Moody’s rating agency has downgraded Greece’s credit rating further into junk territory over growing uncertainty about the country’s ability to make its debt payments.
On Thursday, Moody’s slashed Athens’ rating to Caa2 from Caa1 and assigned it a “negative” outlook.
The rating is just two steps away from the level signaling that a default is imminent.
The rating agency said that talks between the debt-ridden country and its international lenders, including the International Monetary Fund (IMF), show “no immediate prospect of agreement being reached on a new financing package.”
The rating reflects the agency’s overview of the economic, financial, and political risks in the country.
To meet the challenges caused by its debt, “Greece will need higher medium-term growth and political resolve,” Moody’s said.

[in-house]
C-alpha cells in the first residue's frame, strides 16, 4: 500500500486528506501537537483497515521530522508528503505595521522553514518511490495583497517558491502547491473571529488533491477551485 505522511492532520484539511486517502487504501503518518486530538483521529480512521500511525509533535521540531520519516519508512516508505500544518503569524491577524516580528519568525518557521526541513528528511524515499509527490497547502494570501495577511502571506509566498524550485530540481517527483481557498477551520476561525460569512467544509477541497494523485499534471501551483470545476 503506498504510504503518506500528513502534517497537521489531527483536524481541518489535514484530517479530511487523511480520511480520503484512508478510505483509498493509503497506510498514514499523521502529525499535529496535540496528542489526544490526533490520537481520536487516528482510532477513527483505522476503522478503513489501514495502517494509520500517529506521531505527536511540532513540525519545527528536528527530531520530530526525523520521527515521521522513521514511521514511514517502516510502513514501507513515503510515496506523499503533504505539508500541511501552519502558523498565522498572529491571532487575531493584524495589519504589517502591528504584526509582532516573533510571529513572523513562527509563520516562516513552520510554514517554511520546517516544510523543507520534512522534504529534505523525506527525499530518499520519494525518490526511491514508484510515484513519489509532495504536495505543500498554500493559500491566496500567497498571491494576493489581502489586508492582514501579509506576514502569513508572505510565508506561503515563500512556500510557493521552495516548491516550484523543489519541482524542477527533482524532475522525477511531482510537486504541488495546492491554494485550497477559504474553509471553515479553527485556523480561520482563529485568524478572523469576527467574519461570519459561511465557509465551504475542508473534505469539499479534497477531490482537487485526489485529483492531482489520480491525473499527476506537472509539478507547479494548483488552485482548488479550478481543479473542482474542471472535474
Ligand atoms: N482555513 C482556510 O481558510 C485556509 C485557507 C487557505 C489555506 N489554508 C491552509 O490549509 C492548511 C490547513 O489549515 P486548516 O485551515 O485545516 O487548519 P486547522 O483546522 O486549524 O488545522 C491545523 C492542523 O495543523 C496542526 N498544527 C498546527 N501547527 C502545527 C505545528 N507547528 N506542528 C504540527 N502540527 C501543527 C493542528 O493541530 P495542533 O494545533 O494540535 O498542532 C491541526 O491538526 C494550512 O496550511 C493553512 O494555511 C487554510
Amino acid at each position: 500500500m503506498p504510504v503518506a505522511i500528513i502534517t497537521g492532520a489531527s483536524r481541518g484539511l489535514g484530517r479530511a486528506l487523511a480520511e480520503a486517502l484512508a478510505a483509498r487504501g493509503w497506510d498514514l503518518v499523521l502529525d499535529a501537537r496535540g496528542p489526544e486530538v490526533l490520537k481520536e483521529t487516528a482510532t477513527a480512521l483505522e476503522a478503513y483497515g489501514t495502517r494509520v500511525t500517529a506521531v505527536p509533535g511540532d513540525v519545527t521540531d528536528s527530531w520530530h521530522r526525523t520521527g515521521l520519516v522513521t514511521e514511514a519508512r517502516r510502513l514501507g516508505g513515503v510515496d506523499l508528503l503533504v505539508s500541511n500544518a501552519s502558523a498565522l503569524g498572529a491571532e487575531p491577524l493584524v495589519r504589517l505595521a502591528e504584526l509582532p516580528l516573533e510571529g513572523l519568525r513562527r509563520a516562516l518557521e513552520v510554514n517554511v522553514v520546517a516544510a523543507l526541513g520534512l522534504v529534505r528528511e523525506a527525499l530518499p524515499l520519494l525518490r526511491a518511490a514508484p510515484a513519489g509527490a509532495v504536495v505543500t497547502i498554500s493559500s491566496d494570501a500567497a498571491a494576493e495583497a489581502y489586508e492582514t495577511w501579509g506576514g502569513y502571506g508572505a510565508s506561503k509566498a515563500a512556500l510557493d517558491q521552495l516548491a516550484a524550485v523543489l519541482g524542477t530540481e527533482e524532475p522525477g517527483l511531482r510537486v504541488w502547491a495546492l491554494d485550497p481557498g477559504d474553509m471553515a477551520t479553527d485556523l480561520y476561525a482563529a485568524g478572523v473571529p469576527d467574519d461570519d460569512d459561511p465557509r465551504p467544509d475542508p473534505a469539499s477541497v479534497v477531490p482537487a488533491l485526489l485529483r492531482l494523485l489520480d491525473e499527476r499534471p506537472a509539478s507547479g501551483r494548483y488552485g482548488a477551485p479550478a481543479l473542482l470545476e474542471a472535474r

“Recent events make both doubtful, raising further concerns over Greece’s ability to sustain financial support from official creditors over the coming years,” the agency said.
Moody’s said that the outcome of the talks would be determined primarily on a political level between the sides.
Debt-ridden Greece is in talks with the European Union (EU), the IMF and the European Central Bank (ECB) to receive the last tranche of its bailout – worth EUR 7.2 billion (USD 7.8 billion) – to help Athens avoid default and a possible exit from the European Union (EU).
The government of Prime Minister Alexis Tsipras, whose leftist Syriza Party stormed to victory in January 25 elections, has tried to renegotiate the terms of the country’s bailout, which Athens had received in return for imposing harsh austerity measures.
Athens received two bailouts in 2010 and 2012 worth a total of EUR 240 billion (USD 272 billion) from the troika of international lenders following Greece’s 2009 economic crisis.
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